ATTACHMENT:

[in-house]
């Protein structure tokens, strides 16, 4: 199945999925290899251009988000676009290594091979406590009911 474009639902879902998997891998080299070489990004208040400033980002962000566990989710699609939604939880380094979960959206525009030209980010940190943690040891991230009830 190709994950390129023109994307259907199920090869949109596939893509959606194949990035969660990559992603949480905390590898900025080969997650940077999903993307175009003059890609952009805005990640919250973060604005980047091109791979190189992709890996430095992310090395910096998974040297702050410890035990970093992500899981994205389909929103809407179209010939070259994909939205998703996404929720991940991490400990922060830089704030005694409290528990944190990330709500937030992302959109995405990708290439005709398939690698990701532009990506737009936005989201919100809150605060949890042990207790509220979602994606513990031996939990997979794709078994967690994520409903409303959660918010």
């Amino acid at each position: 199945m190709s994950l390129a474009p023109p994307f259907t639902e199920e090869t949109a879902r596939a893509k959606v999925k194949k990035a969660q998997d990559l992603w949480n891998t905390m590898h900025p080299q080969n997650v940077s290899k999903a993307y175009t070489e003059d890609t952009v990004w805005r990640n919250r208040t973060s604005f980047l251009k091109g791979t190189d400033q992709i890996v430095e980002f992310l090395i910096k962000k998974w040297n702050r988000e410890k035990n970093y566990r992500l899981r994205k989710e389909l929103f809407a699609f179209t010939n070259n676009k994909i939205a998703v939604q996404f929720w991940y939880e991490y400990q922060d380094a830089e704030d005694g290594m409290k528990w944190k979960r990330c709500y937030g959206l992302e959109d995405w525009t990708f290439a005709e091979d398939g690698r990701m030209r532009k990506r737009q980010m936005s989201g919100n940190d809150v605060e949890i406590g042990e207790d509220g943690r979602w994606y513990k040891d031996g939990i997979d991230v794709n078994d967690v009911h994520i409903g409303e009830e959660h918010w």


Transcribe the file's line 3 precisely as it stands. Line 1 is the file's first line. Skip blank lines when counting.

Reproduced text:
């Amino acid at each position: 199945m190709s994950l390129a474009p023109p994307f259907t639902e199920e090869t949109a879902r596939a893509k959606v999925k194949k990035a969660q998997d990559l992603w949480n891998t905390m590898h900025p080299q080969n997650v940077s290899k999903a993307y175009t070489e003059d890609t952009v990004w805005r990640n919250r208040t973060s604005f980047l251009k091109g791979t190189d400033q992709i890996v430095e980002f992310l090395i910096k962000k998974w040297n702050r988000e410890k035990n970093y566990r992500l899981r994205k989710e389909l929103f809407a699609f179209t010939n070259n676009k994909i939205a998703v939604q996404f929720w991940y939880e991490y400990q922060d380094a830089e704030d005694g290594m409290k528990w944190k979960r990330c709500y937030g959206l992302e959109d995405w525009t990708f290439a005709e091979d398939g690698r990701m030209r532009k990506r737009q980010m936005s989201g919100n940190d809150v605060e949890i406590g042990e207790d509220g943690r979602w994606y513990k040891d031996g939990i997979d991230v794709n078994d967690v009911h994520i409903g409303e009830e959660h918010w």